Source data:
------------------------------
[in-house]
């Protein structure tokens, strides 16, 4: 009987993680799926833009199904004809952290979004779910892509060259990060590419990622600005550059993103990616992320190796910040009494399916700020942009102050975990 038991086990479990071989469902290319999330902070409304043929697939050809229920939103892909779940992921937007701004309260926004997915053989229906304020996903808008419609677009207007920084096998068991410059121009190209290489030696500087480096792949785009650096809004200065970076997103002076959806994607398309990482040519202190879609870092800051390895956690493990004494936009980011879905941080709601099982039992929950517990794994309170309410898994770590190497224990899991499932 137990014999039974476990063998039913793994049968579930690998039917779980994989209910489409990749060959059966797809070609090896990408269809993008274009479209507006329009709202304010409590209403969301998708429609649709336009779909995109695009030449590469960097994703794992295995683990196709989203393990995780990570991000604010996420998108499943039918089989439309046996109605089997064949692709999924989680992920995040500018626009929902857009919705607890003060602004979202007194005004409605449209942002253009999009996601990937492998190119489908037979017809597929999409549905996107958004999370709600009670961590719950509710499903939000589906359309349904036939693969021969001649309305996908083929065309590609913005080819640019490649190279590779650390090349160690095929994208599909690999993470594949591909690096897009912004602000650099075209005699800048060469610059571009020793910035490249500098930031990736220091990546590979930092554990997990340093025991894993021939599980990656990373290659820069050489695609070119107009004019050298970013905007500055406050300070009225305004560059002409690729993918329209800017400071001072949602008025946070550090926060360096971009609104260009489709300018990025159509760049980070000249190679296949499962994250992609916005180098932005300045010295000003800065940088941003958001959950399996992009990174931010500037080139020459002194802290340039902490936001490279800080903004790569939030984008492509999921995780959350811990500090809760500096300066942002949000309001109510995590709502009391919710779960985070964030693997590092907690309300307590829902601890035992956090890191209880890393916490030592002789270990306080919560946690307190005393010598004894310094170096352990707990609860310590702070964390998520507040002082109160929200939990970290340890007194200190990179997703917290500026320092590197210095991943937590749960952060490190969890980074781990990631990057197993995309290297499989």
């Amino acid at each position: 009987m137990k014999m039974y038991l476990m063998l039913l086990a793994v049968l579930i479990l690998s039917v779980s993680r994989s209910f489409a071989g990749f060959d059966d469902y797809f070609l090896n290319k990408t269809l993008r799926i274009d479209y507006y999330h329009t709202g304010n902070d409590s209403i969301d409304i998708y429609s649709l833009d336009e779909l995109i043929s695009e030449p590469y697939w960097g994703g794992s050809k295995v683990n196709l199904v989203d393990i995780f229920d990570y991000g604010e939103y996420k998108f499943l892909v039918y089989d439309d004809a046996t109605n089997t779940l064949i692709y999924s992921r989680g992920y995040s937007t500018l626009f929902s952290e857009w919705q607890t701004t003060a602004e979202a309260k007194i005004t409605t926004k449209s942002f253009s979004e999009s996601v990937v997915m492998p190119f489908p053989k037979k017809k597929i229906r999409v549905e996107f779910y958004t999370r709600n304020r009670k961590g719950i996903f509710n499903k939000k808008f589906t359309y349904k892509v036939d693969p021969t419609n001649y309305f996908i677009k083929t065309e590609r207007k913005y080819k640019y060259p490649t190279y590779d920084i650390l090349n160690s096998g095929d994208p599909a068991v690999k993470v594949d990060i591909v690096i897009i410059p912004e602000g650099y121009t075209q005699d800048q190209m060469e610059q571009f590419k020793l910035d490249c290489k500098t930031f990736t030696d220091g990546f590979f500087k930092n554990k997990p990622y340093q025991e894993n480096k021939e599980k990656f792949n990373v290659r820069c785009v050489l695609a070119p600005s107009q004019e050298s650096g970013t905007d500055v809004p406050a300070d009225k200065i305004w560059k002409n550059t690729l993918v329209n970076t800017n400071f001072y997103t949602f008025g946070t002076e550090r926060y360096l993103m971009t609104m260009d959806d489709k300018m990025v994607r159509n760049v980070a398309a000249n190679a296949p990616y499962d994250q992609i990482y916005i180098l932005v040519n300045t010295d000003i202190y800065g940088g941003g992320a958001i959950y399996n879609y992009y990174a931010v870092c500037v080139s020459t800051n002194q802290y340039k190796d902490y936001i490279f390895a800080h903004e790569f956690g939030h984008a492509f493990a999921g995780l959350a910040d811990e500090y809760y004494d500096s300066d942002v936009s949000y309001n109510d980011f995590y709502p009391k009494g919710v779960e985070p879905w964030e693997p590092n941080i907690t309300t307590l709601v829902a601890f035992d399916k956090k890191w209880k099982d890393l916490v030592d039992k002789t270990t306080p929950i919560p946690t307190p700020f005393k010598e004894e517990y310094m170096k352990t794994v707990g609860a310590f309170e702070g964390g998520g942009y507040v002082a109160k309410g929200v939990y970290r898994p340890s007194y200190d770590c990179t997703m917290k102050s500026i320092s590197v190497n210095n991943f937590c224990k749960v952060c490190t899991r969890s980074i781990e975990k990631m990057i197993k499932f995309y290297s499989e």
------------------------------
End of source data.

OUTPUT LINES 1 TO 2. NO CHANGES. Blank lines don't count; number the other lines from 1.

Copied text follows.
[in-house]
């Protein structure tokens, strides 16, 4: 009987993680799926833009199904004809952290979004779910892509060259990060590419990622600005550059993103990616992320190796910040009494399916700020942009102050975990 038991086990479990071989469902290319999330902070409304043929697939050809229920939103892909779940992921937007701004309260926004997915053989229906304020996903808008419609677009207007920084096998068991410059121009190209290489030696500087480096792949785009650096809004200065970076997103002076959806994607398309990482040519202190879609870092800051390895956690493990004494936009980011879905941080709601099982039992929950517990794994309170309410898994770590190497224990899991499932 137990014999039974476990063998039913793994049968579930690998039917779980994989209910489409990749060959059966797809070609090896990408269809993008274009479209507006329009709202304010409590209403969301998708429609649709336009779909995109695009030449590469960097994703794992295995683990196709989203393990995780990570991000604010996420998108499943039918089989439309046996109605089997064949692709999924989680992920995040500018626009929902857009919705607890003060602004979202007194005004409605449209942002253009999009996601990937492998190119489908037979017809597929999409549905996107958004999370709600009670961590719950509710499903939000589906359309349904036939693969021969001649309305996908083929065309590609913005080819640019490649190279590779650390090349160690095929994208599909690999993470594949591909690096897009912004602000650099075209005699800048060469610059571009020793910035490249500098930031990736220091990546590979930092554990997990340093025991894993021939599980990656990373290659820069050489695609070119107009004019050298970013905007500055406050300070009225305004560059002409690729993918329209800017400071001072949602008025946070550090926060360096971009609104260009489709300018990025159509760049980070000249190679296949499962994250992609916005180098932005300045010295000003800065940088941003958001959950399996992009990174931010500037080139020459002194802290340039902490936001490279800080903004790569939030984008492509999921995780959350811990500090809760500096300066942002949000309001109510995590709502009391919710779960985070964030693997590092907690309300307590829902601890035992956090890191209880890393916490030592002789270990306080919560946690307190005393010598004894310094170096352990707990609860310590702070964390998520507040002082109160929200939990970290340890007194200190990179997703917290500026320092590197210095991943937590749960952060490190969890980074781990990631990057197993995309290297499989």